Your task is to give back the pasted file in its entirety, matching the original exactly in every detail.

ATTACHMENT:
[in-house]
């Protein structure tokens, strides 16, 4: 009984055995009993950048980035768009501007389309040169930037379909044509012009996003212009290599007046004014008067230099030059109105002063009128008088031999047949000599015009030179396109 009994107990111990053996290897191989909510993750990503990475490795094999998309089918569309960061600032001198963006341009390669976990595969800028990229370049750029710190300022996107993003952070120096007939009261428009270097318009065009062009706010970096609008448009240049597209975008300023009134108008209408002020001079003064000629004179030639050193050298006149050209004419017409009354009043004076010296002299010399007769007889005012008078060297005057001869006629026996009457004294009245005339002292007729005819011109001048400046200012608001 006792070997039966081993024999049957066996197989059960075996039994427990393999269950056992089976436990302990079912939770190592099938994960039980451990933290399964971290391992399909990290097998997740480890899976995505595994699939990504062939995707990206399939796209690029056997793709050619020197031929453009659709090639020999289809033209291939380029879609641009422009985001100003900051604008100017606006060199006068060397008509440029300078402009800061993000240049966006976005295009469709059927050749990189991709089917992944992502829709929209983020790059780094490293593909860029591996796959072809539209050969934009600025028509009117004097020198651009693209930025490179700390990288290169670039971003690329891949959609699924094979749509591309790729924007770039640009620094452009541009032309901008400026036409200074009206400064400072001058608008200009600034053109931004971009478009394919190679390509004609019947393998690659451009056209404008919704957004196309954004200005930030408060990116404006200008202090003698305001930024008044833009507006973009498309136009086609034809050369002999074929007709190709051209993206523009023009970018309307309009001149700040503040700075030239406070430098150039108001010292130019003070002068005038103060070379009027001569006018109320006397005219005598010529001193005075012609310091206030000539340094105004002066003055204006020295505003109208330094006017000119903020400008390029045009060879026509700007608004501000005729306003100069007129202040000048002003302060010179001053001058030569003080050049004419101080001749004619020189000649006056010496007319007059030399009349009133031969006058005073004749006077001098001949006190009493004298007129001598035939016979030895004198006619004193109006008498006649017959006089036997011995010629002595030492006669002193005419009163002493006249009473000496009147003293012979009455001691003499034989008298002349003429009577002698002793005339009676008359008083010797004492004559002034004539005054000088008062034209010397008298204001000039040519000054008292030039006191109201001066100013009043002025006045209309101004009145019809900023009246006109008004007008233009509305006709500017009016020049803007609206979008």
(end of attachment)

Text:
[in-house]
């Protein structure tokens, strides 16, 4: 009984055995009993950048980035768009501007389309040169930037379909044509012009996003212009290599007046004014008067230099030059109105002063009128008088031999047949000599015009030179396109 009994107990111990053996290897191989909510993750990503990475490795094999998309089918569309960061600032001198963006341009390669976990595969800028990229370049750029710190300022996107993003952070120096007939009261428009270097318009065009062009706010970096609008448009240049597209975008300023009134108008209408002020001079003064000629004179030639050193050298006149050209004419017409009354009043004076010296002299010399007769007889005012008078060297005057001869006629026996009457004294009245005339002292007729005819011109001048400046200012608001 006792070997039966081993024999049957066996197989059960075996039994427990393999269950056992089976436990302990079912939770190592099938994960039980451990933290399964971290391992399909990290097998997740480890899976995505595994699939990504062939995707990206399939796209690029056997793709050619020197031929453009659709090639020999289809033209291939380029879609641009422009985001100003900051604008100017606006060199006068060397008509440029300078402009800061993000240049966006976005295009469709059927050749990189991709089917992944992502829709929209983020790059780094490293593909860029591996796959072809539209050969934009600025028509009117004097020198651009693209930025490179700390990288290169670039971003690329891949959609699924094979749509591309790729924007770039640009620094452009541009032309901008400026036409200074009206400064400072001058608008200009600034053109931004971009478009394919190679390509004609019947393998690659451009056209404008919704957004196309954004200005930030408060990116404006200008202090003698305001930024008044833009507006973009498309136009086609034809050369002999074929007709190709051209993206523009023009970018309307309009001149700040503040700075030239406070430098150039108001010292130019003070002068005038103060070379009027001569006018109320006397005219005598010529001193005075012609310091206030000539340094105004002066003055204006020295505003109208330094006017000119903020400008390029045009060879026509700007608004501000005729306003100069007129202040000048002003302060010179001053001058030569003080050049004419101080001749004619020189000649006056010496007319007059030399009349009133031969006058005073004749006077001098001949006190009493004298007129001598035939016979030895004198006619004193109006008498006649017959006089036997011995010629002595030492006669002193005419009163002493006249009473000496009147003293012979009455001691003499034989008298002349003429009577002698002793005339009676008359008083010797004492004559002034004539005054000088008062034209010397008298204001000039040519000054008292030039006191109201001066100013009043002025006045209309101004009145019809900023009246006109008004007008233009509305006709500017009016020049803007609206979008």